The unpredictability of the weather forces me to consult a minimum of two weather apps before deciding if it’s safe to bike to work. But, more often than not, one app will tell me it’s going to be clear all day, and the other will predict a 30 per cent chance of rain. What to do?
The two apps I use are Dark Sky (which isn’t available in Australia) and Weather Underground for iOS. I can’t tell you which is more accurate; I can only tell you they rarely agree.
The best rule of thumb for determining if you should bike to work, squeeze in that run or bring an umbrella when the apps’ forecasts conflict is to exercise a negativity bias. That is, believe the forecast with the worse news.
If Dark Sky says “Overcast” and Wunderground says “30 per cent chance of showers,” believe Wunderground and grab your umbrella. This way you’re prepared for the worst.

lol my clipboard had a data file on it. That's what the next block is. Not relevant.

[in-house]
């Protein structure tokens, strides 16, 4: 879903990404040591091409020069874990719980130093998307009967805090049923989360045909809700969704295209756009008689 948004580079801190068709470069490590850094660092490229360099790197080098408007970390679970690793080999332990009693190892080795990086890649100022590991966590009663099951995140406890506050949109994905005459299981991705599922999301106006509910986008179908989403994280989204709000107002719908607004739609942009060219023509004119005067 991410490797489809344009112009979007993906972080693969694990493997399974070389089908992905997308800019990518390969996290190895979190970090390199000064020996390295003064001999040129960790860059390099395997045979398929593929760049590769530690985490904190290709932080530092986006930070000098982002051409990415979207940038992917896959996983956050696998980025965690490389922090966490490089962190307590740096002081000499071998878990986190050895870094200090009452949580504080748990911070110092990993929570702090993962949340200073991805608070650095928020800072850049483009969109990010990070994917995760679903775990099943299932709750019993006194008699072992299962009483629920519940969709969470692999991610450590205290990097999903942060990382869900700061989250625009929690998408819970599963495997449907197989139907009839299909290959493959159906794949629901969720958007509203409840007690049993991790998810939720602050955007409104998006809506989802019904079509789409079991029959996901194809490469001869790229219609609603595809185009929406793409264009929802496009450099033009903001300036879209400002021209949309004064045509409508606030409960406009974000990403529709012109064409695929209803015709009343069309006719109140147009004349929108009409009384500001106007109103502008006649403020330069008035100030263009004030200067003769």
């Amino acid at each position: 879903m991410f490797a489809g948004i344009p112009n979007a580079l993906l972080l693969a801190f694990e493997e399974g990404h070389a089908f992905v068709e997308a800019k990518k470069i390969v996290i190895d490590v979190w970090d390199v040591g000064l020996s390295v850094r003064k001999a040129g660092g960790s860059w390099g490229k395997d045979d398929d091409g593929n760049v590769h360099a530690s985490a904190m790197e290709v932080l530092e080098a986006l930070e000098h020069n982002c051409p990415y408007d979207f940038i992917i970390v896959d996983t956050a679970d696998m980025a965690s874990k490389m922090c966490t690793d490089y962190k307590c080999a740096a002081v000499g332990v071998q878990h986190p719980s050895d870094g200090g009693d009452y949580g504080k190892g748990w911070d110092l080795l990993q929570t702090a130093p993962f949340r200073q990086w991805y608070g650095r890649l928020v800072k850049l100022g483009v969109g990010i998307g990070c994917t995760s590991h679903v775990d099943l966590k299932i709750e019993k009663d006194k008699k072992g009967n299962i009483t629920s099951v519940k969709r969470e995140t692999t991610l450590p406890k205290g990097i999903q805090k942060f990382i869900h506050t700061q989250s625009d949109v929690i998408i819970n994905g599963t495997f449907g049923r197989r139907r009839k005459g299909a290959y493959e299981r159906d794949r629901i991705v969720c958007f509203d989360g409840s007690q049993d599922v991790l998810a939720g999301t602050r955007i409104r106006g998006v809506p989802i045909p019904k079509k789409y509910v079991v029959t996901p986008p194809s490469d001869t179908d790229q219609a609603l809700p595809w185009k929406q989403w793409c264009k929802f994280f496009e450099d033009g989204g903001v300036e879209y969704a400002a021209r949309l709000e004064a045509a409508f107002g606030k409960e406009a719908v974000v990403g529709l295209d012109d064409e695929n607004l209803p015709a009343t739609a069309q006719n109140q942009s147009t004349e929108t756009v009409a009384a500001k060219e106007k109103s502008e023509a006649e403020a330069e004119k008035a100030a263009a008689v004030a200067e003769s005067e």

You probably have a negativity bias in other areas of your life where it isn’t helping you — you take criticism more seriously than you do compliments. In most other aspects of your life, negativity bias does you no favours. When it comes to the weather, lean into it.
The other factor, of course, is your gut — or, as Lifehacker staff writer Nick Douglas puts it, “Look with your face.” You’d think such advice were too facile to even state, but the whole reason we’re checking our apps is because we don’t trust ourselves to tell the weather.
If both apps say the coast is clear but there are definitely dark clouds looming, you should assume you, living here in this moment and place in time in the world, know what you are observing, which is that it is going to rain.